Lands ministry, NLC row expected to delay crucial reforms

Tuesday June 02 2020

Lands Cabinet Secretary Farida Karoney and her Principal Secretary Nicholas Muraguri at a past function. PHOTO | FILE | NATION MEDIA GROUP


Lands Cabinet Secretary Farida Karoney and Permanent Secretary Nicholas Muraguri are facing the test of their careers as they steer the migration of land transactions to an electronic platform.

Turf wars between the ministry and the National Land Commission (NLC), which have stalled land reforms since 2012, have re-emerged and threaten the ambitious plans to shift archaic manual land transaction procedures to electronic systems in order to improve efficiency.

Successive leadership at Ardhi House has been overwhelmed by the reform demands of the docket since 2003, by being out of their depth, falling into cartel capture, and old habits.


The National Land Policy (Sessional Paper No. 3 of 2009) recommended that the country shifts its old land transactions process to the National Land Information Management System to improve efficiency, affordability, security of tenure and confidence in land ownership documents.

For the first time since the efforts began, the Lands ministry published draft regulations needed to give effect to the policy — a milestone of historic proportions.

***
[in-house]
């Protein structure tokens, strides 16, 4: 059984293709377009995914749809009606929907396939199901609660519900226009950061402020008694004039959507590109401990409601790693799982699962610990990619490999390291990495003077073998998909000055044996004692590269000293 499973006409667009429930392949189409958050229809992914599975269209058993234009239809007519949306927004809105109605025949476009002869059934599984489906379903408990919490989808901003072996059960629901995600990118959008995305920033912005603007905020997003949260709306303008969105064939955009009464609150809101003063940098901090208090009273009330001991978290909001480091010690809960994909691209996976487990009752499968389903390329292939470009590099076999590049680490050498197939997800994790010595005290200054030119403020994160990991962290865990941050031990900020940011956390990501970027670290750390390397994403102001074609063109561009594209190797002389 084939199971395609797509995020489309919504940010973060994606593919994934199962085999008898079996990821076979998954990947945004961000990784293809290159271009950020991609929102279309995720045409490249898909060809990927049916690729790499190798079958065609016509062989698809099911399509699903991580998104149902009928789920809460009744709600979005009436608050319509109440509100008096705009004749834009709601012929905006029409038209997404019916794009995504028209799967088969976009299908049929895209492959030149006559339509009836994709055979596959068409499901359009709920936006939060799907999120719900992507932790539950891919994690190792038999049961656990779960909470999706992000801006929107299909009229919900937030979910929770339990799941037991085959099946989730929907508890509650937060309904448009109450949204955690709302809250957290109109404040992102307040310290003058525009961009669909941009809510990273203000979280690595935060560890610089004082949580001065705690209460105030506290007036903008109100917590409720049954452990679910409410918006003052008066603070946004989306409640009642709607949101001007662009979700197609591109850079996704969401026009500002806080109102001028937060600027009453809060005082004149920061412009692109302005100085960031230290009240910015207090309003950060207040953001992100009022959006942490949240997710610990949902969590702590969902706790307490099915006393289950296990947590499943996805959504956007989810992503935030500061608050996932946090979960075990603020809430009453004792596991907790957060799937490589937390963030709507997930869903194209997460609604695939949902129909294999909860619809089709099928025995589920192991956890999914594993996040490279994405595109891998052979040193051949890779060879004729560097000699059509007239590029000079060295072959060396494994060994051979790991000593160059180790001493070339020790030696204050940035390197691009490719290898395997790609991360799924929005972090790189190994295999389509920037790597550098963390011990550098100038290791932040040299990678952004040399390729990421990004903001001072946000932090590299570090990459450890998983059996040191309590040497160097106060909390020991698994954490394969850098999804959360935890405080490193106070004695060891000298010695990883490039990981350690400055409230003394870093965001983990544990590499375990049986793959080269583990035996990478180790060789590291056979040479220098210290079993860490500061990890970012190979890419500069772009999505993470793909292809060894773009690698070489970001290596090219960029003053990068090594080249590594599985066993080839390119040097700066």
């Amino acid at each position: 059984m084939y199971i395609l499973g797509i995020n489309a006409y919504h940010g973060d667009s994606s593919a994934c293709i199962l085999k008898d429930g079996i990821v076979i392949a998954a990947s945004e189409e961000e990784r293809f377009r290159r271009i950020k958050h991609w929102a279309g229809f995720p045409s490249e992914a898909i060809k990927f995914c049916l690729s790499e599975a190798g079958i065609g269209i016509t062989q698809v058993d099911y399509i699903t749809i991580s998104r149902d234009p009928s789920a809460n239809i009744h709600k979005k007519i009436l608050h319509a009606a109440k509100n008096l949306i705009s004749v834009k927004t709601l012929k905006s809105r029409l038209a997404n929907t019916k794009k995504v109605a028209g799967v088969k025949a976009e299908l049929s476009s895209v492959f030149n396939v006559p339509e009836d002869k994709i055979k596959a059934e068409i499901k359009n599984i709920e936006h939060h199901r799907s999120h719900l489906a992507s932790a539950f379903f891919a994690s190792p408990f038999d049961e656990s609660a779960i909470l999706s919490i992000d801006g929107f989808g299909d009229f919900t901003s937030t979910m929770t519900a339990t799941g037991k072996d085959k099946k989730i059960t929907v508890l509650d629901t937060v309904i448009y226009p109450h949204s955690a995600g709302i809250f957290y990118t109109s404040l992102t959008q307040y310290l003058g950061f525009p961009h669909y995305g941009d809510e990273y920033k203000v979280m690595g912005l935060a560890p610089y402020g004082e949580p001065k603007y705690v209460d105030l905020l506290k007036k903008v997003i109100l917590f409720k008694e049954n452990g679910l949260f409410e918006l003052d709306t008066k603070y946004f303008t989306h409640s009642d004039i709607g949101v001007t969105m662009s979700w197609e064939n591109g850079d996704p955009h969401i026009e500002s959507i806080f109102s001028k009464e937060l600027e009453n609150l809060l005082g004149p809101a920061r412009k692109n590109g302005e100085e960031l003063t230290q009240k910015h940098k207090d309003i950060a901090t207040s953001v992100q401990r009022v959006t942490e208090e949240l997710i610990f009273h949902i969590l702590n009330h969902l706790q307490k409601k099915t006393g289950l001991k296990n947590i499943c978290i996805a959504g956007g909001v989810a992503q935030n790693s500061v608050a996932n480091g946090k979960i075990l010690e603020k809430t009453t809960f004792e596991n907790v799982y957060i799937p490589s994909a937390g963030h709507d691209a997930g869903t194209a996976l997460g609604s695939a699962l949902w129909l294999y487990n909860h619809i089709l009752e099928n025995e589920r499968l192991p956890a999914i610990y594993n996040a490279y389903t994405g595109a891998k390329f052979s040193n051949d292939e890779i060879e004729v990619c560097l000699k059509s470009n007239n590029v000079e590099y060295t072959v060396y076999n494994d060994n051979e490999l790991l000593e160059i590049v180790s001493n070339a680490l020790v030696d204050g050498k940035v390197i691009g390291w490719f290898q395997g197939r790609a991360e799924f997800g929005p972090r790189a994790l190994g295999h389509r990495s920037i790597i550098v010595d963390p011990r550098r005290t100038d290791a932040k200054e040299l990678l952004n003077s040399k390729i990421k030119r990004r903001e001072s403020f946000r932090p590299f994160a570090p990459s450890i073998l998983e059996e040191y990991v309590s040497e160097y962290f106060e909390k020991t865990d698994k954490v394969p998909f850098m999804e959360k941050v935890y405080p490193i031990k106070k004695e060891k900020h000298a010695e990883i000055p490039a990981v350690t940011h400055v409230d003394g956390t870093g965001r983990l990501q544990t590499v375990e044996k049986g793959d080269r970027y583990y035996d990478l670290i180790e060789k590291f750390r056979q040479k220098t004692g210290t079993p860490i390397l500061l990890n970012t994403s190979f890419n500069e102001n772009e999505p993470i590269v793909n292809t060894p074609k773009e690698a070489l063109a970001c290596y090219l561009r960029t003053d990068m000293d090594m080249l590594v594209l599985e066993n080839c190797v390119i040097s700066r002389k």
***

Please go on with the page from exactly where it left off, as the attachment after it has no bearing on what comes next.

It turns out, however, that the ministry by-passed the NLC in formulating regulations relating to the commission’s legal mandate. This oversight threatens to send the entire process to ground zero unless some drastic intervention happens to accommodate NLC’s demands.

Since the 2010 Constitution provided for creation of the NLC and vested it with the bulk of powers and functions formerly held by the ministry, the two institutions have been at loggerheads on various occasions.

The fighting has been distracting for both institutions, with little value added to service delivery, resolving of corruption getting in the way of unlocking the land sector’s enormous potential in firing economic growth.

The Lands ministry published proposed legal amendments to a raft of land laws to provide for creation of a new layer of bureaucratic offices, for which it is collecting public views since May 7.

In the current fight, the NLC has disowned the proposed regulations and law amendments published by the ministry, providing for electronic migration, and the legitimacy of the task force that generated them.

In a stinging rejoinder to Ms Karoney dated May 7, NLC chairman Gershom Otachi dismissed the draft Land Transactions (Electronic) Regulations 2020, as legally invalid.
“The NLC has never contemplated, nor resolved to propose any regulations nor originated such an idea... as such the notice published in the media is misleading,” Mr Otachi, wrote.

He also accused the ministry of ambushing the NLC with the regulations by serving him with a copy on the afternoon of May 5 and running the advert 24 hours later before NLC could respond,
The said notice had purported that the proposed regulations were the joint work of the ministry and NLC.

By disowning both the Karoney task force that generated the draft regulations, and the regulations themselves, NLC has essentially bastardised the entire exercise. The country may, therefore, have to wait longer.

Among the unresolved questions are why the Lands ministry by-passed the NLC, and if Parliament can compel the two institutions to sort out the fiasco without additional costs to the taxpayer.